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עמוד בית
Sat, 15.06.24

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November 2020
Zeev Perles MD, Yuval Ishay MD, Amiram Nir MD, Sagui Gavri MD, Julius Golender MD, Asaf Ta-Shma MD, Ibrahim Abu-Zahira MD, Juma Natsheh MD, Uriel Elchalal MD, Dror Mevorach MD, and Azaria JJT Rein MD

Fetal complete atrioventricular block (CAVB) is usually autoimmune mediated. The risk of developing CAVB is 2% to 3% in anti-Ro/SS-A seropositive pregnancies and it increases 10 times after previous CAVB in siblings. Despite being a rare complication, CAVB carries a 20% mortality rate and substantial morbidity, as about 65% of newborns will eventually need life-long pacing. Once found, fetal CAVB is almost always irreversible, despite aggressive immunotherapy. This poor outcome prompted some research groups to address this situation. All groups followed anti-Ro/SS-A seropositive pregnancies on a weekly basis during the second trimester of pregnancy and tried to detect first degree atrioventricular block (AVB) using accurate echocardiographic tools, assuming they may characterize the initiation of the immune damage to the A-V conduction system, at which point the process might still be reversible. Some of the groups treated fetuses with first degree AVB with maternal oral fluorinated steroids. We summarized the results of all groups, including our group. We describe a case of a fetus that developed CAVB 6 days after normal sinus rhythm (NSR), who under aggressive dexamethasone therapy gradually reverted to NSR. This fetus had a previous sibling with CAVB. We assumed the immune damage to the conduction system in this small group of fetuses with a previous CAVB sibling may have occurred more quickly than usual. We therefore recommend a twice-weekly follow-up with these fetuses

August 2017
Amiram Nir MD and Neville Berkman MD

Background: Pulmonary arterial hypertension (PAH) is a significant consequence of congenital heart disease (CHD). Its presence and severity is associated with increased morbidity and mortality.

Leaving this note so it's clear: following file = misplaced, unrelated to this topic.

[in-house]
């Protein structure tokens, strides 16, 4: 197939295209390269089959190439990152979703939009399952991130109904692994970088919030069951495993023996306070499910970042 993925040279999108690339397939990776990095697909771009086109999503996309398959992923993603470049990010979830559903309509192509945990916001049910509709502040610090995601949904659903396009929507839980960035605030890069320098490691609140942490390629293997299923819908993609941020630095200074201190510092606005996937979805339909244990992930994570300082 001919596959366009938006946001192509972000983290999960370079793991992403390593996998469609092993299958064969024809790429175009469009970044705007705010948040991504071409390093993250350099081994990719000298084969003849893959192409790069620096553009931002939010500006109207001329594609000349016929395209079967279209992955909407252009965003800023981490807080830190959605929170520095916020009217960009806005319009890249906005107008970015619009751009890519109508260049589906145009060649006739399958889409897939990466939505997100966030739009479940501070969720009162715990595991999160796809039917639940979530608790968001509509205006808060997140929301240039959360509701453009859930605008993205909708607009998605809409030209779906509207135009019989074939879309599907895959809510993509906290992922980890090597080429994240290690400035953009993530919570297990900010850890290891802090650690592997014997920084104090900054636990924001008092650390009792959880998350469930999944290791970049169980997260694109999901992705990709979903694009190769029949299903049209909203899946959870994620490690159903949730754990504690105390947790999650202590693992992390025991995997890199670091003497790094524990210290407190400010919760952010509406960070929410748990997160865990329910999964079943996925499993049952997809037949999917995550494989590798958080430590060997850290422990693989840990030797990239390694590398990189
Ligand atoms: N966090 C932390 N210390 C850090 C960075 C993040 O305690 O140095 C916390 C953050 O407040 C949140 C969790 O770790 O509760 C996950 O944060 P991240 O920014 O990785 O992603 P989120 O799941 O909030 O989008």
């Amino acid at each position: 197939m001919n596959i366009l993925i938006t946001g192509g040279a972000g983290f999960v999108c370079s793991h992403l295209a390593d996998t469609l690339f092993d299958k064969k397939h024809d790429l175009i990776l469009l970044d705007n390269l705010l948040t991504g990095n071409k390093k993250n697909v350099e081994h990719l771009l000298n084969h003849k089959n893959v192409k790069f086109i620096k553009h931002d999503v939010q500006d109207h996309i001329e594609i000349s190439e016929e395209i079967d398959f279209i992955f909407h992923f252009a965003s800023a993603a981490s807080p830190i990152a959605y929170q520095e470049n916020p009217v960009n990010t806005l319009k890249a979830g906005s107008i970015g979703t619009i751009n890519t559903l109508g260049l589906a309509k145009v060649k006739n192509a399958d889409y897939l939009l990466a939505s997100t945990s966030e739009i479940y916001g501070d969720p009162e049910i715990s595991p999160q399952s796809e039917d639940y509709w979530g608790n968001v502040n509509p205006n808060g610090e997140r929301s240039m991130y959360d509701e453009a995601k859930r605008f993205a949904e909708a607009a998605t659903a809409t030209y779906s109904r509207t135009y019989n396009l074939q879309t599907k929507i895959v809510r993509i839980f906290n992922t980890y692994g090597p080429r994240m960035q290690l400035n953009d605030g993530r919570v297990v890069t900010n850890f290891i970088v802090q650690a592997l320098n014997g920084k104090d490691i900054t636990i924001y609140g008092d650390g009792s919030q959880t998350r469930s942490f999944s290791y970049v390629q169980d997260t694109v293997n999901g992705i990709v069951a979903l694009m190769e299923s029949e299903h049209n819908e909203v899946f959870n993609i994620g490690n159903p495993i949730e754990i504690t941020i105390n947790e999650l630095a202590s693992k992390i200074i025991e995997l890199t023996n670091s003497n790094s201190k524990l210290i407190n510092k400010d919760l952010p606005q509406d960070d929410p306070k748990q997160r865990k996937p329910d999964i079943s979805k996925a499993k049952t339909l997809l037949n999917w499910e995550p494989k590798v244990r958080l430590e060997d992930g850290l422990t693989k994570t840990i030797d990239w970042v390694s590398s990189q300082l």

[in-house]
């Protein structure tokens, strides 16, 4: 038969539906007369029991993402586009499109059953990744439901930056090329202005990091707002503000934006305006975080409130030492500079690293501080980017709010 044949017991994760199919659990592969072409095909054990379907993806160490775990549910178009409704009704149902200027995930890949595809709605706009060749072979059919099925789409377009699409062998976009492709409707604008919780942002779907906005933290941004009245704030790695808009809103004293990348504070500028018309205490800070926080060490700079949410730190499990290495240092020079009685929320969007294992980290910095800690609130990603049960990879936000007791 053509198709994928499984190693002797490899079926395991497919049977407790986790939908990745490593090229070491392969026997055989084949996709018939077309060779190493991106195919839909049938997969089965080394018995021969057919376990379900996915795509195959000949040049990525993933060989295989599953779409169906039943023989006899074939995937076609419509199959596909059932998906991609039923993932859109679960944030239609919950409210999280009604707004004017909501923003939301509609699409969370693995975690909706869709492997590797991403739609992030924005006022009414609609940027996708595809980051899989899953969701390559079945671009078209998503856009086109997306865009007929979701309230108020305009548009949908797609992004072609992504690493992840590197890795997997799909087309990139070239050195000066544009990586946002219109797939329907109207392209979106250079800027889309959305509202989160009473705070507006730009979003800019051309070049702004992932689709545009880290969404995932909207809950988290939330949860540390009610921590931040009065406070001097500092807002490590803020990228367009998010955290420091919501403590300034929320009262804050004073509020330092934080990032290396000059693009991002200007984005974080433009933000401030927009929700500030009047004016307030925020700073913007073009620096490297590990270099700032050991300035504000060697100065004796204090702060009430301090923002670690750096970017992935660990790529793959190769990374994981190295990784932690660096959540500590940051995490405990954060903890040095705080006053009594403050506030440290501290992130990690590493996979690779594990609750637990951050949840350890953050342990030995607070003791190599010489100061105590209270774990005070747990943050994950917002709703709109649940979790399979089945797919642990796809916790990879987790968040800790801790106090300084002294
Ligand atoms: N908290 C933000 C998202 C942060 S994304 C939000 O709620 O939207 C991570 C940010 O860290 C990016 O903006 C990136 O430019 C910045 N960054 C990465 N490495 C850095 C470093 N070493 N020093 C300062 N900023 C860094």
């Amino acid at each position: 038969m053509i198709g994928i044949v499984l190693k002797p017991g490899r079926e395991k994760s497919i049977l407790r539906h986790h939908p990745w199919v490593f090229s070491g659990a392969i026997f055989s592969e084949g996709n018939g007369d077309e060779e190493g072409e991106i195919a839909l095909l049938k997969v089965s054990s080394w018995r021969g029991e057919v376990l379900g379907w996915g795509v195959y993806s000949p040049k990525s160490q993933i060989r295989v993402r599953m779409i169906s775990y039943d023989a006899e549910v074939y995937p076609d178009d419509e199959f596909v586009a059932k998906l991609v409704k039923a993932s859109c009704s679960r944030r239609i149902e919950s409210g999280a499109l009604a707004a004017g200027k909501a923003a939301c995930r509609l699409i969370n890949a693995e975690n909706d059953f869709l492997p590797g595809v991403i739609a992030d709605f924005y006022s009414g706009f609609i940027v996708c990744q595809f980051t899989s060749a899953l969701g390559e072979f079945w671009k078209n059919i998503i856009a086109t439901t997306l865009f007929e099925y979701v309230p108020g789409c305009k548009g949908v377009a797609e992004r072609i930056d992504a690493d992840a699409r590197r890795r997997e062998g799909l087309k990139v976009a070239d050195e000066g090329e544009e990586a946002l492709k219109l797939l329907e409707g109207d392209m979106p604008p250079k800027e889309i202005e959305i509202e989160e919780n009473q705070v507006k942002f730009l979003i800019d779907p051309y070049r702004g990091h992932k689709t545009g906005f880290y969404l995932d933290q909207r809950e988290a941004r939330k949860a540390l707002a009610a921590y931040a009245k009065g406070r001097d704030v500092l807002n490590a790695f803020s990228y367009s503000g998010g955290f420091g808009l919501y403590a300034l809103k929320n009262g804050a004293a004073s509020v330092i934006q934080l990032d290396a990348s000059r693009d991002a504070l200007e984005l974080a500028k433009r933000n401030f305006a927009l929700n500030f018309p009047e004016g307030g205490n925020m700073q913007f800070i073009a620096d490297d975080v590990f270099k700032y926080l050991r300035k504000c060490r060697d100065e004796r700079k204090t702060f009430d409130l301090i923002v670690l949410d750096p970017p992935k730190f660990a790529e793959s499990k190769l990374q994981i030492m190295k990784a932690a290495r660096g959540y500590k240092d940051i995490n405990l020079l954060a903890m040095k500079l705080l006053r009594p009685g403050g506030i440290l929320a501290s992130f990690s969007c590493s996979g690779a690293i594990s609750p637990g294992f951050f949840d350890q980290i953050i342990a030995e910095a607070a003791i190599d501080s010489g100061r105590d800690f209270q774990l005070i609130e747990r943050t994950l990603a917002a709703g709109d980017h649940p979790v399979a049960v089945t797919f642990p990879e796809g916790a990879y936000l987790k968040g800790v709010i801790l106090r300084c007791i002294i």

Objectives: To evaluate the clinical and demographic characteristics of adults with congenital heart diseases (ADCHD) and PAH at a single center. 

Methods: A prospective registry of all patients with PAH was conducted between 2009 and 2015. 

Results: Thirty-two patients were identified. The mean age at the last visit was 44 years (range 19–77 years). The prevalence of PAH among all ADCHD patients was 6% (95% confidence interval 4.3%–8.4%). A much higher prevalence (53%) was found in patients with Down syndrome. Most patients with PAH had moderate or severe disease. Fifteen patients (47%) were treated with pulmonary vasodilators and 6 (19%) with combination therapy. The average World Health Organization functional class was 2.6. Morbidity included cerebral vascular accident or transient ischemic attack in 22% (mostly in patients with right-to-left shunt) and arrhythmia in 37% of the patients. During a median follow-up of 3.5 years, 5 patients (15.6%) died. Of 13 women with no mental retardation, 11 were or had been married and all had children (between 1 and 13, mean 3.3). 

Conclusions: Patients with congenital heart disease and PAH have significant morbidity and mortality. PAH is more prevalent in patients with Down syndrome. While pulmonary pressure during the reproductive years was not always known, 27% of women with PAH at the time of the study were multiparous.